Would you expect similar results if you changed the species being tested to the well-known European honeybee (Apis mellifera)?


We don't know this yet - I have no reason to suspect that honeybees won't learn it, but someone should test it...

What was the most surprising difficulty with the whole experiment?


Actually there weren't too many experimental difficulties... the nice thing about such behavioural work is that it's easy to see what works and what doesn't, so the feedback loops are quick: if a technique doesn't work, you see it right away. That leaves lots of room for creativity. Anyone can do such experiments - you just need ideas. In terms of technology, these experiments could have been done 100 years ago. I'm happy that in this post-genomic age, where fancy and expensive technology is often fetishized, we can still do our work with a bit of plywood, cardboard, glass and some live animals.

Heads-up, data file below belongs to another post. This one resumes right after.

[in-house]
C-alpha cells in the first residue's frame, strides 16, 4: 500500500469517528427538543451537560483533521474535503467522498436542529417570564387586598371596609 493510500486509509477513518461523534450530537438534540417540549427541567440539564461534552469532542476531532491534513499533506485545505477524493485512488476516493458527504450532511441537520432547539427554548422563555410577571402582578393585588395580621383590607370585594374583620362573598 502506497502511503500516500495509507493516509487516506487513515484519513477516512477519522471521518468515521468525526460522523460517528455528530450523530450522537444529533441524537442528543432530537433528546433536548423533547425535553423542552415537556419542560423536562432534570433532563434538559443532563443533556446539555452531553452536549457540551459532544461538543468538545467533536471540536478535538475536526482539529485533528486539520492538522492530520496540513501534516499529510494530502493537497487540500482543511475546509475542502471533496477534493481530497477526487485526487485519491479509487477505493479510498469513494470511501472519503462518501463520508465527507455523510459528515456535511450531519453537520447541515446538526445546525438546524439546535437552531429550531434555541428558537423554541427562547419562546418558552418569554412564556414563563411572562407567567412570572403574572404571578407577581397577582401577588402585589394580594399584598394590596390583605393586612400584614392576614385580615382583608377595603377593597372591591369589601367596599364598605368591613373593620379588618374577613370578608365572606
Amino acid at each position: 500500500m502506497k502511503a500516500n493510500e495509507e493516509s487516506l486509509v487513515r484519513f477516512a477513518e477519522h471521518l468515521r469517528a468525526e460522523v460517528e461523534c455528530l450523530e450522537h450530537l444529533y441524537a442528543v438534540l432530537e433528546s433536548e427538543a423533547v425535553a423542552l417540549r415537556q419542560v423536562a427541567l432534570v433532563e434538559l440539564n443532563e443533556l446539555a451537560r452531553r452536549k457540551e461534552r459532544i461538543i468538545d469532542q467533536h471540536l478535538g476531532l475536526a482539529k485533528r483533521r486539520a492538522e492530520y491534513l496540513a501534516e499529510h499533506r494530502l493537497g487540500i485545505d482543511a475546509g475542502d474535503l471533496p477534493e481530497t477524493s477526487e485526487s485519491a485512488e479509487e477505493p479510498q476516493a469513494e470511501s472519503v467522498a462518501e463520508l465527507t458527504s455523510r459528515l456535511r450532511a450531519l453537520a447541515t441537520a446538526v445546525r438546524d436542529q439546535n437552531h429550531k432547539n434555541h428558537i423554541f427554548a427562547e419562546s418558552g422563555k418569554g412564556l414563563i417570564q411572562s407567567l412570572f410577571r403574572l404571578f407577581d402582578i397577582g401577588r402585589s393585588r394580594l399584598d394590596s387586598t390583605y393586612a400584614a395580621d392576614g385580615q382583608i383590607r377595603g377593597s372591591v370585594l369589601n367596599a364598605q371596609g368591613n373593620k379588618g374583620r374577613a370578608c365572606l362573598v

What made you think about trying this experiment and what was your expected outcome?